I sadly learned of the death today of Otis McDonald. He passed at 79 after a valiant battle against cancer. It was the first long battle he didn’t win.
As a black man in America, he fought his way up from economic disadvantage to earning a good living for his family. He fought against violent crime in his adopted city of Chicago, and in so doing came to his most famous battle as the lead named plaintiff in McDonald, et. al. v. City of Chicago. In the plaintiffs’ landmark victory in that case in 2010, the Supreme Court of the United States ruled that neither the Windy City nor any other city could ban law-abiding citizens from owning handguns for defense of self and family. The McDonald decision helped pave the way for the concealed carry permits now being issued throughout Illinois.
Ever since some ACLU types tried to ban hollow points in the early ‘70s, the clueless have been shouting about “malicious intent” to cause “additional pain and suffering” with “more lethal” ammo. We’ve explained several reasons why it’s used. There’s one more, and it surprises folks until they look at what the courts call “the totality of the circumstances.”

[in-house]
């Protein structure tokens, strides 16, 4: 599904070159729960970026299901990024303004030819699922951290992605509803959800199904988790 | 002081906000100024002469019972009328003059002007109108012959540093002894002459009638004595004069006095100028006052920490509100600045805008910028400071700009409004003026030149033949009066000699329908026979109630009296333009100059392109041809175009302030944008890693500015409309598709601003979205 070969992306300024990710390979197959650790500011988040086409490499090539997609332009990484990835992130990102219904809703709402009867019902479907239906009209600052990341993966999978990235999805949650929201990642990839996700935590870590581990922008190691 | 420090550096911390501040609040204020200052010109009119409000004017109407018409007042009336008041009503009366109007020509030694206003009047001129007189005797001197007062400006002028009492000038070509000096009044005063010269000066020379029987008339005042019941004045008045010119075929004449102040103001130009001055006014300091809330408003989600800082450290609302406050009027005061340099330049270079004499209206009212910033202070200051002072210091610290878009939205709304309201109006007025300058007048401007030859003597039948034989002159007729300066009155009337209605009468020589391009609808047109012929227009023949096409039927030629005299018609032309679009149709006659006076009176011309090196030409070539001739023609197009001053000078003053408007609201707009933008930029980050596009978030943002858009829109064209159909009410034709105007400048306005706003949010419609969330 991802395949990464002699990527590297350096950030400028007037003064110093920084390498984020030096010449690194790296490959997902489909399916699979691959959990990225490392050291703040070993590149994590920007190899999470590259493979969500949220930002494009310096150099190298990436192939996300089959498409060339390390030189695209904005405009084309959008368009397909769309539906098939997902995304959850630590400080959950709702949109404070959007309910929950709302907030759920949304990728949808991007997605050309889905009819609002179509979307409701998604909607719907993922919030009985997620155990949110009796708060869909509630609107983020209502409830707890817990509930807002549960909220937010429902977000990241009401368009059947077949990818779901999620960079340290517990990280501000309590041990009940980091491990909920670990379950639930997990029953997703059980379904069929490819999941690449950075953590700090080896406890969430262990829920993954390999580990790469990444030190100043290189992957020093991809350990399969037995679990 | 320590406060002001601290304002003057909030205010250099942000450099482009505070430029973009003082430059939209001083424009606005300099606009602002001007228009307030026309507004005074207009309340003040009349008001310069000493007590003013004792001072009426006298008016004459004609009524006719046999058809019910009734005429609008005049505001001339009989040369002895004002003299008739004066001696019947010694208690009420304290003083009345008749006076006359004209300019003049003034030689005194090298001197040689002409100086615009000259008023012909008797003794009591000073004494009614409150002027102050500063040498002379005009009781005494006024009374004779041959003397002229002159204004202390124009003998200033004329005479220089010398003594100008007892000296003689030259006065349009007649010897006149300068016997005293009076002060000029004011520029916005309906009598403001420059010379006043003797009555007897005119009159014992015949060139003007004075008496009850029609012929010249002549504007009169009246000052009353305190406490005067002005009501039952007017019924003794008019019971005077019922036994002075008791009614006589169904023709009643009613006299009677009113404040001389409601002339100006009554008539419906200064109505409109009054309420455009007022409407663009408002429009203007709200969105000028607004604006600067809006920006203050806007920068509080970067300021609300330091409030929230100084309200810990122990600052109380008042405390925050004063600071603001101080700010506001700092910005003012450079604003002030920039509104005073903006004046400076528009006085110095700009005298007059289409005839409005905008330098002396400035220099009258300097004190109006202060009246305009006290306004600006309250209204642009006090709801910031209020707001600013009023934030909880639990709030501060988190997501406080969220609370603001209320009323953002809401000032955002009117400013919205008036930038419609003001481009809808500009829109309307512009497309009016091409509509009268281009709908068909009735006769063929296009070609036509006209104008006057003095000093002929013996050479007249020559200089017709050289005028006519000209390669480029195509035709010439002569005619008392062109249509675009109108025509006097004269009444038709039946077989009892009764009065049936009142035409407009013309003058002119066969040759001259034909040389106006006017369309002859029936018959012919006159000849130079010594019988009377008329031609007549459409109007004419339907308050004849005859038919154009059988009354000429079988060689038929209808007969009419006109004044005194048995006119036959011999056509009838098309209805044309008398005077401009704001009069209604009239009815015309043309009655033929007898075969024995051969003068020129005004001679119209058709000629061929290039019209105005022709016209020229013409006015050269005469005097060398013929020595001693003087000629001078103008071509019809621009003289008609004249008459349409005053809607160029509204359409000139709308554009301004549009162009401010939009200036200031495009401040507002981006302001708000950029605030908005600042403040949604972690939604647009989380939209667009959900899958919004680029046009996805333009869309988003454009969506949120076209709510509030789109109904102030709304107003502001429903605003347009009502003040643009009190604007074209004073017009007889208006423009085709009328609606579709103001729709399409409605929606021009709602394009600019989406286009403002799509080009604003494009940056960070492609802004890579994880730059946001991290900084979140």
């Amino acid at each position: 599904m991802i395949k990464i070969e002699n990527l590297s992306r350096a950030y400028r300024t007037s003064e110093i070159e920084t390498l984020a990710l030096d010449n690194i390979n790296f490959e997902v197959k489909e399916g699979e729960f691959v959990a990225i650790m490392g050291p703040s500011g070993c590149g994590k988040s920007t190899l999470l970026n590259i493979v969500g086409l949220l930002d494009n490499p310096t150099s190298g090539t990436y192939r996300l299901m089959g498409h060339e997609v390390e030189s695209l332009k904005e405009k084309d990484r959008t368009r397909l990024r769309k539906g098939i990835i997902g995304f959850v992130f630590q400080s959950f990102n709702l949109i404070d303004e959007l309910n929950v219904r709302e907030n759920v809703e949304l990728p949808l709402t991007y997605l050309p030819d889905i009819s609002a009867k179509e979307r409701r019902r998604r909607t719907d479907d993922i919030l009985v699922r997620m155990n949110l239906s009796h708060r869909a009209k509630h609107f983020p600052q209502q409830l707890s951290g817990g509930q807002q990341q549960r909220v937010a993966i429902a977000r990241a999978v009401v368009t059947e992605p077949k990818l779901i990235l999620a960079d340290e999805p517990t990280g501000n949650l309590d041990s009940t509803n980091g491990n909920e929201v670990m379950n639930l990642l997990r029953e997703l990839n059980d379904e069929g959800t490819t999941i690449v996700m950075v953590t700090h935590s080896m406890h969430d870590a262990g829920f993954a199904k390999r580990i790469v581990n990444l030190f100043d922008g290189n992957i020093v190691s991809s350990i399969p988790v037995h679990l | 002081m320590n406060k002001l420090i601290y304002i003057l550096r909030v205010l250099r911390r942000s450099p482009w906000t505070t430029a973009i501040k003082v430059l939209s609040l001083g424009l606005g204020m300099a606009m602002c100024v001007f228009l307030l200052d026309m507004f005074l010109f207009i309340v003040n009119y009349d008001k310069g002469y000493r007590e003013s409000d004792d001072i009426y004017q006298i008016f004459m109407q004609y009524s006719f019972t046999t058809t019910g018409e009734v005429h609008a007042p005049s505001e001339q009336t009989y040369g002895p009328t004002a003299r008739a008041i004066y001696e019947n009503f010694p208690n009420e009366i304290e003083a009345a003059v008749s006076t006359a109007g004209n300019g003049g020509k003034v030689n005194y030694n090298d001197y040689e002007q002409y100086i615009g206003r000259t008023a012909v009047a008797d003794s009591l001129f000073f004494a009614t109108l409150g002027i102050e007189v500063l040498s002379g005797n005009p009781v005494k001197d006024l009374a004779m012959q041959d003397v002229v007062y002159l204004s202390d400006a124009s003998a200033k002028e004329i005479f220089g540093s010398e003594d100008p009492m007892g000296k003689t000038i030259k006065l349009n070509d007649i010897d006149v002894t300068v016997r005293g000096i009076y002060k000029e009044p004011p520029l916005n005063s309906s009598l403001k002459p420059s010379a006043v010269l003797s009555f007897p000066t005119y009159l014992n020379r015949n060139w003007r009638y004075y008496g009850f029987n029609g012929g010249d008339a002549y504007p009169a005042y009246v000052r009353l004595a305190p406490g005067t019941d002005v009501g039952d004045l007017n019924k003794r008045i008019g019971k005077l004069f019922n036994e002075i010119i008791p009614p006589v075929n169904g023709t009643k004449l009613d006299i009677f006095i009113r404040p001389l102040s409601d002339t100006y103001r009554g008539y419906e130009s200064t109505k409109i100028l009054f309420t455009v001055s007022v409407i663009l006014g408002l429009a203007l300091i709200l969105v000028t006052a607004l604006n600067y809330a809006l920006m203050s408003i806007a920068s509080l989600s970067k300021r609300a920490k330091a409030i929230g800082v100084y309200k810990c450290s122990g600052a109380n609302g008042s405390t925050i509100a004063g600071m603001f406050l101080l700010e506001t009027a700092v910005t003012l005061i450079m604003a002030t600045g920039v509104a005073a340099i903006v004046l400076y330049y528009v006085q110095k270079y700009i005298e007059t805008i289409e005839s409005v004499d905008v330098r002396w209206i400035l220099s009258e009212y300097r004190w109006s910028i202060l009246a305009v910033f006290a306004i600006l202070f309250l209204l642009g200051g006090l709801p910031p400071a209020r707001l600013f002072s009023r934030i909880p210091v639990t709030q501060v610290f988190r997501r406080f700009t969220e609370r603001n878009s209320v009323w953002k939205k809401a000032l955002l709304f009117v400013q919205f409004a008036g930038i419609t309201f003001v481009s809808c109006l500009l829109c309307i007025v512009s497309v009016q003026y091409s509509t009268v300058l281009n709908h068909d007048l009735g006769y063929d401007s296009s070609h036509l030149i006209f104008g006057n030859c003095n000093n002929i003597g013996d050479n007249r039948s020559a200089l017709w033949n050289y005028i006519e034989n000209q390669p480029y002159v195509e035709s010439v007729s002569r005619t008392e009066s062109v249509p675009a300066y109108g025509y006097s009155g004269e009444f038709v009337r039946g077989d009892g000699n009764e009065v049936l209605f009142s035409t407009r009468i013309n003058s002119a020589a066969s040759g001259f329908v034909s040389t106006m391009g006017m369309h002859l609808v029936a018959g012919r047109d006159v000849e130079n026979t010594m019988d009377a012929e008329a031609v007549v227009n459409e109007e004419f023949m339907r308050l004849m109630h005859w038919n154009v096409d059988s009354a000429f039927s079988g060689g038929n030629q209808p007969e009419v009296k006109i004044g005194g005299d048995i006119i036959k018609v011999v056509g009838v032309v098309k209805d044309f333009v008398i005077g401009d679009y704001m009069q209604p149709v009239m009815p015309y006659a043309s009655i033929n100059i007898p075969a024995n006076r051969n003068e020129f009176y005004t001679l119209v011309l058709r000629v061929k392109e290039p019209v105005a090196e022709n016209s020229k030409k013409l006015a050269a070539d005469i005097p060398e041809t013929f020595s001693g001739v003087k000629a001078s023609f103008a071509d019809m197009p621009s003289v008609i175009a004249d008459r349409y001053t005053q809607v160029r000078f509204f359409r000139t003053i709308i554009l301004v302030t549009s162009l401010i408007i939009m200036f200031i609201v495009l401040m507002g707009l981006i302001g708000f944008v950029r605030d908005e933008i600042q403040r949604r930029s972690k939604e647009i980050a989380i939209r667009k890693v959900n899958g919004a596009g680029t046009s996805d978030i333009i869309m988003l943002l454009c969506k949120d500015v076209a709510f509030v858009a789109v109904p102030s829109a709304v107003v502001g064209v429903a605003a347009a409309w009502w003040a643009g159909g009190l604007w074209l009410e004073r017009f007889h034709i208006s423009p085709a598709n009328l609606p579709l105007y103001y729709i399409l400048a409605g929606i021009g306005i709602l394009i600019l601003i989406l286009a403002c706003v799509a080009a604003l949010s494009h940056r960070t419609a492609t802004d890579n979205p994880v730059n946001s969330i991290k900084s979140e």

One sharp-eyed, sharp-thinking reader, Alonzo Gomez, has already found it. In the last segment, he commented, “…just wanted to add this: stopping who needs to be stopped as fast as possible is not only in the interest of the shooter and any possible bystanders or victims, but also in the shootee’s. While the antis are so busy finding terminal ballistics discussions distasteful and irrelevant to their approach (‘don’t have a gun’), they seem to miss that one effective bullet, as abhorrent as the term ‘effective’ may be to them, is preferable to 12 ineffective ones in the target’s body. Hollow points are actually more humane. Unless they prefer that we load with icepick projectiles so they can better nail us in the courtroom for overkill?”
Alonzo nailed it. If you look at the big picture, the guy shot fewer times is probably easier for emergency medical personnel to save, making the expanding bullet literally less lethal. Now, the points of less over-penetration, reduced ricochet, and faster stops are pretty much incontrovertible. This last point is more debatable, because there are so many variables as to where even one bullet can land. But it’s a strong argument for our side, certainly strong enough to serve as an antidote to the poison of the BS “dum-dum bullets are indicia of malice” argument.